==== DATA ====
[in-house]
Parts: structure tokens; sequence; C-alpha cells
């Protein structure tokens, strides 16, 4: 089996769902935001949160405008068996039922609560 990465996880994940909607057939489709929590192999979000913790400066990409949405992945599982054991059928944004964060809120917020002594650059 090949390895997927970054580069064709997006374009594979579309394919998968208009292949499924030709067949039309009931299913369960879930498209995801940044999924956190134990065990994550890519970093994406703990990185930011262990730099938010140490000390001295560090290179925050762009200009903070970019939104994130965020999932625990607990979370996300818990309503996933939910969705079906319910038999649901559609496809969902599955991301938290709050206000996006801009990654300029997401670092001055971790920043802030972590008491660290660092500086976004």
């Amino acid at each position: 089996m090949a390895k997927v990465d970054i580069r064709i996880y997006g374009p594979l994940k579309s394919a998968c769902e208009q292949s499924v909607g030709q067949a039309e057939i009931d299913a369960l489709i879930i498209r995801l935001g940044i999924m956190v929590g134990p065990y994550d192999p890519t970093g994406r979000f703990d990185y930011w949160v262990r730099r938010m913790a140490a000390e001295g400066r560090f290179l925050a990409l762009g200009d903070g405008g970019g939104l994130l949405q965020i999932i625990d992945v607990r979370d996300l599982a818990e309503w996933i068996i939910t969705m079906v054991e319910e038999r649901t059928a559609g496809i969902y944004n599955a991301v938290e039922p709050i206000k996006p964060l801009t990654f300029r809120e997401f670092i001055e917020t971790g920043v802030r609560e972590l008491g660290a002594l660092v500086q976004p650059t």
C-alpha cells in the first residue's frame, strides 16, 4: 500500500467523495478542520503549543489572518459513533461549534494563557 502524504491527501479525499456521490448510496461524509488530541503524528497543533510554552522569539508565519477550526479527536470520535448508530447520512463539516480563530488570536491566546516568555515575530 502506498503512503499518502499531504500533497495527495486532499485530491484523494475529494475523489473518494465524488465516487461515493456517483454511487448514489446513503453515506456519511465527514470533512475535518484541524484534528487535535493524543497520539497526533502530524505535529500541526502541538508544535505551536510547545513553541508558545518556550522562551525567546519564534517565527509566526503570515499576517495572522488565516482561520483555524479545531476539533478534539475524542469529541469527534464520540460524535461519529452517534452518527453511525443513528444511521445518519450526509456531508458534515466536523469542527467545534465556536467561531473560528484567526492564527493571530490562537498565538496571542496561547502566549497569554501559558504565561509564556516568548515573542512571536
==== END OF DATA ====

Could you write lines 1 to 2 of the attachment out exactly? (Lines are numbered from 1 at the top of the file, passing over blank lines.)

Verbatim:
[in-house]
Parts: structure tokens; sequence; C-alpha cells